Hawthorne begins by simply mentioning Hester's desire to give all she could to her child. Although a skilled seamstress, Hester keeps her own clothing plain and drab (save for the scarlet letter). However, she makes an effort to dress Pearl up, showing her love:
The child's attire, on the other hand, was distinguished by a fanciful, or, we may rather say, a fantastic ingenuity, which served, indeed, to heighten the airy charm that early began to develop itself in the little girl...
Then we find out that Hester has been very careful in naming her daughter, making the name significant of the child's importance:
But she named the infant “Pearl,” as being of great price ... her mother's only treasure!
Hawthorne suggests that Hester has little control over Pearl, but is clear to enforce that the two have a bond between them, sharing some similar qualities and situations:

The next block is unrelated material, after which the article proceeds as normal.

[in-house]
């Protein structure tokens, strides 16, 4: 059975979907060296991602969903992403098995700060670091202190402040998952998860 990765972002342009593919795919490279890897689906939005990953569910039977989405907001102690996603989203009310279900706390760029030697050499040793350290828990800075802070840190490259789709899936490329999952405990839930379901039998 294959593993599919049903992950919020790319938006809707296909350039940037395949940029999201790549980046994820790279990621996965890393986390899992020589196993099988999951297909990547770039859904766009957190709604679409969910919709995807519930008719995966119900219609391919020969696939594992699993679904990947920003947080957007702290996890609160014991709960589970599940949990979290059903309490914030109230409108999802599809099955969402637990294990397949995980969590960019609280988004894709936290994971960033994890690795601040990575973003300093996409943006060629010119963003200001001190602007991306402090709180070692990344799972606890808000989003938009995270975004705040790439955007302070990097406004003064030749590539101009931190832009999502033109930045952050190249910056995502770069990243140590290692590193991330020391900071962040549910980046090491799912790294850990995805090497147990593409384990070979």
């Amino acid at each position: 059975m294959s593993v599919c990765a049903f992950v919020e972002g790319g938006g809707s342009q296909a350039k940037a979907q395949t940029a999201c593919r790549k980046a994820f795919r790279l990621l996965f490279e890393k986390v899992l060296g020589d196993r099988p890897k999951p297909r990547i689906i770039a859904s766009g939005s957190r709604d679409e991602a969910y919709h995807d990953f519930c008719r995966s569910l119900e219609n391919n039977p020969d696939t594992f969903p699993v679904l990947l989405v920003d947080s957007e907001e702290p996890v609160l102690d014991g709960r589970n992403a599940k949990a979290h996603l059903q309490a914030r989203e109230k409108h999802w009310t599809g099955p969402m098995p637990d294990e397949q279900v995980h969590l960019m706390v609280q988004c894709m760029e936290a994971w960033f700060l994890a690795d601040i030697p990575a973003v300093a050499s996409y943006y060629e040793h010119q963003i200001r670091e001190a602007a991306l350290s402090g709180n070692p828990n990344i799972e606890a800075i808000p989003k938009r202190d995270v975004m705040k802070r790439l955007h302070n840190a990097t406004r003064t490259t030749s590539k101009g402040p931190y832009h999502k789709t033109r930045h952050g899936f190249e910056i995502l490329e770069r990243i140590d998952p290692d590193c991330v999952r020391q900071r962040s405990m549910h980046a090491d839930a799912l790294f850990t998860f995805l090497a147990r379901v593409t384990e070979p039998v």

All this enmity and passion had Pearl inherited ... out of Hester's heart. Mother and daughter stood together in the same circle of seclusion from human society; and in the nature of the child seemed to be perpetuated those unquiet elements that had distracted Hester Prynne before Pearl's birth
When faced with losing Pearl, the bond between them is clearly spoken, and Hester explains how much her own life is wrapped up in her daughters:
God gave me the child!... She is my happiness!—she is my torture, none the less! Pearl keeps me here in life! Pearl punishes me too!